Not long after that, I stopped drinking, a serious problem for me and for a massive number of people in the profession.
So, work-life balance is different for everyone and everyone has to grapple with it at one time or another. Lawyers in particular - independent, fierce, adversarial by training, working in the hot cauldon of conflict day after day, week after week, year after year, ambitious and often with something to prove to themselves or others - all need balance - emotional, spiritual and relational.
What women lawyers mean when they talk about "balance" is finding a way to remove unnecessary burdens that make the balance question much, much harder for them for no particular reason other than history.
The law firm structure and the way it accounts for time and makes its money was created in the Mad Men era when lawyers were all men. And they generally had wives. And those wives made it possible for those men to devote nearly 100% of their life energy to their work because their wives gave their lives balance.
What Do We Need?
The primary help women need to compete on a equal playing field with men is childcare. The United States continues to lag behind most other first world countries in failing to provide working women with affordable child care. We've been agitating for this since the Second Wave Women's Movement hit American shores in the late '60s and early '70s.
While hundreds of millions of dollars have been poured into the project of prohibiting women from controlling their reproductive lives for love of the fetus, no similar funds have been poured into the well-being of the post-fetal human being.
I guarantee you that Laurel Bellows' early career was dogged by overt, institutional, hostile bias. Women of her and my generation did not mention bias because it was career suicide. In many firms, it still is. When women of my generation graduated from law school we entered into the the age of Bias Denial.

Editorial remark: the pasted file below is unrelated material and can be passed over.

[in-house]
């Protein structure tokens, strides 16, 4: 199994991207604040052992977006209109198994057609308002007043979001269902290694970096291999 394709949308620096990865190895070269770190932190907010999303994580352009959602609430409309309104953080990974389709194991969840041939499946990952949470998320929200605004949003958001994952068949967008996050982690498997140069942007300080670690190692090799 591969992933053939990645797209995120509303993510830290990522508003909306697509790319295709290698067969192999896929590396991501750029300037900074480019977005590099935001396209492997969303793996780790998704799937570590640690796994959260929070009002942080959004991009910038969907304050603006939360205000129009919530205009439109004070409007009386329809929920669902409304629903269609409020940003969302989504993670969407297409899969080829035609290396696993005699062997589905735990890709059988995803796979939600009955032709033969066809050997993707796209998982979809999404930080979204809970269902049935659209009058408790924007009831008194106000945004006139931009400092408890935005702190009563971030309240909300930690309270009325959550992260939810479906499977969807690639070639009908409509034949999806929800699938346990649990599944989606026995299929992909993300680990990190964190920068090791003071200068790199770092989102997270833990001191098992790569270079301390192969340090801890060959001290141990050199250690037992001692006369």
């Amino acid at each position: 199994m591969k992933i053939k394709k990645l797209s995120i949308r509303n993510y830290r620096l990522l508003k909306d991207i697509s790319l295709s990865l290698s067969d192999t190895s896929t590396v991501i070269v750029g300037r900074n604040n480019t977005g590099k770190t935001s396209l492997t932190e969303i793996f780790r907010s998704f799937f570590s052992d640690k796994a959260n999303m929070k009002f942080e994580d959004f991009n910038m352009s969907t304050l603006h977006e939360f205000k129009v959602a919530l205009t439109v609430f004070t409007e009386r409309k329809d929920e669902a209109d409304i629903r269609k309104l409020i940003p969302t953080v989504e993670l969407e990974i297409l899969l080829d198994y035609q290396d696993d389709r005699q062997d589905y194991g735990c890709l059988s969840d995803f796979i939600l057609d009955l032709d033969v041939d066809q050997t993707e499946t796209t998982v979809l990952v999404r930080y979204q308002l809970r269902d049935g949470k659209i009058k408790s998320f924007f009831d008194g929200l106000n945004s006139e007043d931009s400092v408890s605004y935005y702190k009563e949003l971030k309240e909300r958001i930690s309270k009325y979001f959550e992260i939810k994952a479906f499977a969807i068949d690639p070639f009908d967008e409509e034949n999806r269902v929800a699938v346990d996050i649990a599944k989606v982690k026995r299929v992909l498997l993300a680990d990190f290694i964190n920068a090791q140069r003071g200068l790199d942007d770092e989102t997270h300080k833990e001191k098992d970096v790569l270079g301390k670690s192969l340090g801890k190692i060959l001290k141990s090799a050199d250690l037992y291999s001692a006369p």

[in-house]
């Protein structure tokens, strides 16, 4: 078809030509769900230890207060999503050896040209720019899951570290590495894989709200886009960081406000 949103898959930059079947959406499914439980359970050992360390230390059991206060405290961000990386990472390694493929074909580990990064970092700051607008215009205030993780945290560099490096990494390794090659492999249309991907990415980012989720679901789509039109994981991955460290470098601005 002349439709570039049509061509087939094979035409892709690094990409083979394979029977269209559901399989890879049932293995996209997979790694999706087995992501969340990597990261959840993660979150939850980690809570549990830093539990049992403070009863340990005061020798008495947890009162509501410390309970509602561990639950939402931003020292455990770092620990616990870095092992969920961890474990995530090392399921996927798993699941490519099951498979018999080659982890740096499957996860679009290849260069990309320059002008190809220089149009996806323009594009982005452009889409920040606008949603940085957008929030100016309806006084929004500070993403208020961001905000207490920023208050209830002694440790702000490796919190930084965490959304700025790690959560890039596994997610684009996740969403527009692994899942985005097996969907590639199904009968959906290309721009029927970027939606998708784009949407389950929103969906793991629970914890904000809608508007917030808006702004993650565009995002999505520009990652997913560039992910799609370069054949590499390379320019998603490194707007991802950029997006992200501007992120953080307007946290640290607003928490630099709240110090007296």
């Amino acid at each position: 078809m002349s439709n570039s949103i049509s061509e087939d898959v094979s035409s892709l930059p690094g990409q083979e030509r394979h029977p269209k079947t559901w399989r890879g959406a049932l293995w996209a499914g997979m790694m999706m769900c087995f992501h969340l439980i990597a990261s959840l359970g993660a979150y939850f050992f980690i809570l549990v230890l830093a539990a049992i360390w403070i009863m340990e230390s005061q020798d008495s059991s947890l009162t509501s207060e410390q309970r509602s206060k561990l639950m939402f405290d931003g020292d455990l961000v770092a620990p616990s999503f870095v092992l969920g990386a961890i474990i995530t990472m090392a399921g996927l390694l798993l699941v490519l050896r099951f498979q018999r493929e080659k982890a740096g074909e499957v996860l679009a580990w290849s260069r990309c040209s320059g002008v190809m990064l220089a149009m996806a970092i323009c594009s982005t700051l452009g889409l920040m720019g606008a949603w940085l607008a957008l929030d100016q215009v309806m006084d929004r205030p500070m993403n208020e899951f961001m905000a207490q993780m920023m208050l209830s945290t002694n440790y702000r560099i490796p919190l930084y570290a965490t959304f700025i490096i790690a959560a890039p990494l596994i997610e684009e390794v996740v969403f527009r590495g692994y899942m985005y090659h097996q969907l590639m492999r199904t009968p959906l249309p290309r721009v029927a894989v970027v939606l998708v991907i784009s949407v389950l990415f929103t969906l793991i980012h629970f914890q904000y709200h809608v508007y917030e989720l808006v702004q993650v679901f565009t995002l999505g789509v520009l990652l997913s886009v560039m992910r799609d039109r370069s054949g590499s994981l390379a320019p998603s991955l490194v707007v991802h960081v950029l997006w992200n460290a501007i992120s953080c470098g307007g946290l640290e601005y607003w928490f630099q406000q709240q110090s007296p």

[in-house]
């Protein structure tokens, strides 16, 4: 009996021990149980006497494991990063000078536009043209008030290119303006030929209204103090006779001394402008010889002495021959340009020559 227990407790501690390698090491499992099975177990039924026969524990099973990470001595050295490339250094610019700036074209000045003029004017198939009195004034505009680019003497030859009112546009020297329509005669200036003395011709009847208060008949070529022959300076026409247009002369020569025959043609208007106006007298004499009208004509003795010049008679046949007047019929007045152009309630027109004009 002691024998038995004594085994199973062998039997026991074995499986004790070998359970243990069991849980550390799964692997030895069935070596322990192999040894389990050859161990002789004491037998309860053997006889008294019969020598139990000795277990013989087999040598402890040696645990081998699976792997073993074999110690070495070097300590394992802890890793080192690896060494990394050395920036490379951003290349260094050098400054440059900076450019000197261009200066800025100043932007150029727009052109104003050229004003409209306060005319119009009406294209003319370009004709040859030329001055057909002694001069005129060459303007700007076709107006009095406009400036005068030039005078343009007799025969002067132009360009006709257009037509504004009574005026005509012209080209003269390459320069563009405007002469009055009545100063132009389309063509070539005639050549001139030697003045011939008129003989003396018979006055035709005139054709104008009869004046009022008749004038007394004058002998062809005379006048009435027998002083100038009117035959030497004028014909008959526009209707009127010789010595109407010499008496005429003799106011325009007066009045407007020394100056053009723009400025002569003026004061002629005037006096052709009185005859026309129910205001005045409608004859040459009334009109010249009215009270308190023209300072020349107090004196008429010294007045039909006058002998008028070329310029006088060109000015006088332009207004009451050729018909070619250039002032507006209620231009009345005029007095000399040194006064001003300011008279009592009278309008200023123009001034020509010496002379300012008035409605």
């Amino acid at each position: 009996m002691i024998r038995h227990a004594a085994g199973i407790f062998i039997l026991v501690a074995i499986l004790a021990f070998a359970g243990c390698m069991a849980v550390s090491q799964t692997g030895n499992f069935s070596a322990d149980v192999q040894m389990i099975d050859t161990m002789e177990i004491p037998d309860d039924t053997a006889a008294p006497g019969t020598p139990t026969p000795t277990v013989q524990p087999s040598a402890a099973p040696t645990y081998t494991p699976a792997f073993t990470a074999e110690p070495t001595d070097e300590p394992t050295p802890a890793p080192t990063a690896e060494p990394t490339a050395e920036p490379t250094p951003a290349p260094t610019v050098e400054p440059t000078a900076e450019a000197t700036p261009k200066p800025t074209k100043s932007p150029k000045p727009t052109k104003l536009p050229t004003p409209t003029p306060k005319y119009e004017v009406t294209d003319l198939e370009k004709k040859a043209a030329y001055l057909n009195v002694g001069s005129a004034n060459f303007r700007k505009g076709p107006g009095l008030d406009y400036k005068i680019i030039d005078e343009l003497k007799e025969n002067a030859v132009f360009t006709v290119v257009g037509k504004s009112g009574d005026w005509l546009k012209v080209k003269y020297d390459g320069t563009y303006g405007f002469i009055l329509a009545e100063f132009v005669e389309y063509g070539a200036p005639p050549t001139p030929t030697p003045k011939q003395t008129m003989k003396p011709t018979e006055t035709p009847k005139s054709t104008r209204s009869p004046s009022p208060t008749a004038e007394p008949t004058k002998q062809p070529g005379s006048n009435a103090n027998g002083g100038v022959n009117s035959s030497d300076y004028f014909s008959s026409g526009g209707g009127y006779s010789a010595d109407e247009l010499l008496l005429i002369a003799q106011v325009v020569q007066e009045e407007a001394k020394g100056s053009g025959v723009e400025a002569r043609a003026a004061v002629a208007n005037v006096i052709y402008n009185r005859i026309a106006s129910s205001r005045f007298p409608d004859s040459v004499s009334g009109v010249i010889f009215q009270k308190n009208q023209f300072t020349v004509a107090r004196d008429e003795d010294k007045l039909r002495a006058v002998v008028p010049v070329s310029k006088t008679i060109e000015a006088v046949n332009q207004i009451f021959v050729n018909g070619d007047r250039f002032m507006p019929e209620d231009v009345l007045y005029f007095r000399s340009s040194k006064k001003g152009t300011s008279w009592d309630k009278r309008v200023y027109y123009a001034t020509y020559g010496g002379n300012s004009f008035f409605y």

Gen-X entered the profession during a recession and contraction of the legal market. They too had to do anything they could to land a job. So they joined the conspiracy of silence about bias as well.
Only now are women beginning to talk about bias again and its corrosive effect on women's careers. We need to do more of that.
"Follow the money" and you'll quickly learn what law firms value. That would not include the women's initiatives that are mostly bait and switch operations put in place to lure the brightest young women law students into the AmLaw200.
"Look, we've got a woman's initiative; you won't find that being a woman will make your job more difficult than your male peers at this law firm."
I have a friend who was recently told that the women's initiative at an international law firm with profits per partner north of $2 million a year had a budget of only $5,000 for the entire year. And you can bet your bottom dollar that participation in the leadership of that women's initiative is not a step in the direction of firm leadership.
Personally, were I in a law firm today, I'd think twice about even participating in a woman's initiative because they are widely reviled and ridiculed. Because, among other things, most male attorneys at the top of the power structure don't believe in gender bias; don't believe there's a wage gap; and think that women - even if they graduated at the top of their Ivy League Law School Classes and picked up an MBA at the same time - just want to go home and have babies because that's what their well-heeled wives did.
It's like being an environmentalist in a firm full of climate change deniers.
And when the rare woman President of the American Bar Association joins the bias denier crowd, it's enough to make women give upon on the law altogether.
We Deserve Better
Women lawyers deserve better than this. And their law firms deserve better than this. These firms are wasting talent, incurring unacceptable costs of attrition, pricing themselves out of existence and headed for the same brick wall the GOP has been nearing by relying for its strength on white guys in a nation whose coloration and gender have changed radically since the days of Father Knows Best and Leave It to Beaver.